Archive for Christian-Jaque


Posted in FILM with tags , , , , on March 6, 2014 by dcairns


Jean Marais meets the Thompson Twins from TINTIN?

I promised you more Dutch tilts, and Christian-Jaque’s VOYAGE SANS ESPOIR has them. Also: huge fog-shrouded sets with miniatures in the distance (tiny light-house with working beam!); rogue’s gallery of shifty sailors; doomed love; cryptic coppers; waterfront dives; desperate fugitives; shimmering light and crushed shadows.

At The Forgotten. Now GO!

Film Stocking Fillers

Posted in FILM, Mythology, Television with tags , , , , , , , , , , , , , , , , , , on December 23, 2011 by dcairns

A wild west Christmas tree from LES PETROLEUSES.

I hate lists, generally — too much film writing is based on the list structure, and at this time of year, “best of” lists proliferate horribly. But if I’m honest, the reason I never participate in them is I can never remember whether I saw something in the last year or the year previous. Or the year before that.

However, the idea of a list of neglected Christmas movies did seem potentially worthwhile — if you have access to nay of the below, or they turn up on TV, they might plug an otherwise unproductive gap in your schedule as you lie replete with turkey and pudding, or might even unite homicidal family members in yuletide bliss for ninety minutes. Anyhow, they’re all films I like, and many of them can be explored further on this site or elsewhere — links will be provided.

REMEMBER THE NIGHT — the first Christmas edition of The Forgotten focussed on this lovely genre-twisting 1939 charmer from screenwriter Preston Sturges and director Mitchell Leisen. What begins as a contrived screwball comedy, with assistant DA Fred MacMurray saddled with jewel thief Barbara Stanwyck over the holidays, dips a toe into rustic tragedy, settles into bucolic sentiment, then takes a side-swerve into near-tragedy. While Sturges typically pulled tonal shifts out of a seemingly bottomless hat and shuffled them like playing cards, here the film sticks to each emotion long enough to settle, which makes the mood swings all the more surprising, but also effective. And it captures some of the authentic family experience — good and bad.

L’ASSASSINAT DU PERE NOEL — not as iconoclastic as it sounds. Christian-Jacque directs this snow-bound murder mystery, with Harry Baur as a definitive Santa. The opening titles, where he lumbers, Frankenstein-like, out of darkness, sets a disquieting tone otherwise eschewed in favour of the peculiar cosiness a good whodunnit so often generates. An air of magic fringes on Cocteau territory, the feelgood fuzziness of the ending is accompanied by the funniest wrap-up to a mystery I ever saw.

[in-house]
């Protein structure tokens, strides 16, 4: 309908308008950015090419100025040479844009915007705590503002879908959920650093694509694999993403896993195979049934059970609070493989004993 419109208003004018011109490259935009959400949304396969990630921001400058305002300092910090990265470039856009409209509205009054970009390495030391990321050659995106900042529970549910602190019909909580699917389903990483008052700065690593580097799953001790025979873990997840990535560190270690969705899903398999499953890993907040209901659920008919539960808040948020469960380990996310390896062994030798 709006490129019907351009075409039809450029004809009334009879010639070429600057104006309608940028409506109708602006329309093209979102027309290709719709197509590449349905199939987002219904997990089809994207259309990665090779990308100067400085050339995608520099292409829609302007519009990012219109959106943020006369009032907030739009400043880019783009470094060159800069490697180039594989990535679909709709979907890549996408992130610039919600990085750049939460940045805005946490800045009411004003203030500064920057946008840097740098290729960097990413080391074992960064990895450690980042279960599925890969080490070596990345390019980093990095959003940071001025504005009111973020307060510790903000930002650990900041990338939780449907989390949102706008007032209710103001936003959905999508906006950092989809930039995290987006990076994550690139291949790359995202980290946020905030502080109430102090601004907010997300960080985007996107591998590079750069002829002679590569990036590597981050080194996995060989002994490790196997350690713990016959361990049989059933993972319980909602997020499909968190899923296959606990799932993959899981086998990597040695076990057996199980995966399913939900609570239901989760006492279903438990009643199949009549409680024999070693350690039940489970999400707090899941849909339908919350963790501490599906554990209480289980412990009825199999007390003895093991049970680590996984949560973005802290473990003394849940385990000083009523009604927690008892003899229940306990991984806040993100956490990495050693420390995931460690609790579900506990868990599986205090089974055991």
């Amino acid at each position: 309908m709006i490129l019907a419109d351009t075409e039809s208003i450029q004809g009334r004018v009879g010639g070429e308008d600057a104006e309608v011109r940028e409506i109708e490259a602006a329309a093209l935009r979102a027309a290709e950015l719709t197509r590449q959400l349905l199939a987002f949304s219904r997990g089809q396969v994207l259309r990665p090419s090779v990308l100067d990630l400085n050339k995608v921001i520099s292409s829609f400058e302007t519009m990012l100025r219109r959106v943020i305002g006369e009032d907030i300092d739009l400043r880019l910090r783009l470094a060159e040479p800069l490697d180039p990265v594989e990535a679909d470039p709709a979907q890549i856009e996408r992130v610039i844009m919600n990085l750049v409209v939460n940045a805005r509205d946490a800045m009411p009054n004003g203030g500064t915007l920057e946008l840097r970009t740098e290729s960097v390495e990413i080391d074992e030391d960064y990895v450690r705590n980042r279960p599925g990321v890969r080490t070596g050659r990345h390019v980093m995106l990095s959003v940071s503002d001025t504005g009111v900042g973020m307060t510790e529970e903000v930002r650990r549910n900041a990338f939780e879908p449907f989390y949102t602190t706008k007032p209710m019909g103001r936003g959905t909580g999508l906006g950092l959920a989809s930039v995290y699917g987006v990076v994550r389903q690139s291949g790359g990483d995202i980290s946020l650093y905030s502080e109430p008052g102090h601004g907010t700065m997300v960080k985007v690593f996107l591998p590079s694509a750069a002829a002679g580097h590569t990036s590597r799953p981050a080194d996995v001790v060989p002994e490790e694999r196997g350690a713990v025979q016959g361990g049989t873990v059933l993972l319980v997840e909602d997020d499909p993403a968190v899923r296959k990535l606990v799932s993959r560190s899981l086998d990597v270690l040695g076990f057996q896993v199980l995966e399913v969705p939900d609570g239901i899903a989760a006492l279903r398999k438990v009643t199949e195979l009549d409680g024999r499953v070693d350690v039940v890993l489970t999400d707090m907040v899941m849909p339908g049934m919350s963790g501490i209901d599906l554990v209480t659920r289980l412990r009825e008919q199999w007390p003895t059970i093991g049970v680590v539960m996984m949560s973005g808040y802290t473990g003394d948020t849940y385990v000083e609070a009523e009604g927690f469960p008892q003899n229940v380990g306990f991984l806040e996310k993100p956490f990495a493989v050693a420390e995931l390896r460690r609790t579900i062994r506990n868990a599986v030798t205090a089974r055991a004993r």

LYDIA — Julien Duvivier’s not-exactly-remake of his own CARNET DU BAL doesn’t come on strong as a Xmas flick, but there’s enough studio-bound sleigh-ride romance to make it qualify. You may NEED to shed those tears, this time of year — otherwise you’ll be lugging them around in your ducts like ballast for another twelve months. No movie with Merle Oberon and three suitors sitting around with great wads of latex all over their heads should have any claim on our emotions, but this one does.

THE UMBRELLAS OF CHERBOURG — I like it when the Christmas spirit ambushes you, leaping from behind an Esso station and slugging you across the skull with a sack of presents when you’re least expecting it. And said spirit includes a fair share of melancholy, right? Of course, not every film with snow at the end is a Xmas film — I wouldn’t make that claim for FAHRENHEIT 451, although come to think of it, that red fire engine is kind of festive.

THE PHANTOM CARRIAGE — the concentration is on New Year’s, an even more tragic and melancholy time than Xmas, but this still counts. The Sjostrom version is a true classic, but the Duvivier remake deserves more love too — it has Louis Jouvet, and amazing constructed snowscapes, and the same morbid, redemptive storyline: it’s a little like Scrooge, only he has to die.

Stuff I saw on TV as a kid which I haven’t revisited recently enough — Chuck Jones’ A Cricket in Times Square and its sequels, the Harry Alan Towers production of CALL OF THE WILD (with an epic, emotive Mario Nascimbene score), and the Richard Williams animation of A Christmas Carol.

Your own suggestions, please!

Catfight at the OK Corral

Posted in FILM with tags , , , , , on October 14, 2008 by dcairns

Finding this clip on VousTube (the French Youtube), I quickly realised several things.

1) There was a French spaghetti western (an escargot western?) directed by Christian-Jaque, director of glossy French commercial cinema since the ’30s (and until the ’80s!).

2) The film starred Brigitte Bardot and Claudia Cardinale, a double-billing of pulchritude almost too dazzling to contemplate.

3) The film sets its leading ladies to fighting and ripping each others’ clothes.

I was overcome with respect for C-J’s generosity towards the squalid perverts comprising his audience. The fact that he thought to provide such a scene for our benefit! What a good man! What a kind man!


Otherwise, the film entertains with a combination of high fashion (it is above all a French western) —

— shameless voluptuousness, and stupidity (all the male characters are mentally about ten years old, and so is the film). The sexagenarian director proves spry and likely to zip-pan off onto nothing at the drop of a stetson. Michael J. Pollard attempts to prove himself a leading man. Hmm.

I love BB’s expression in this one.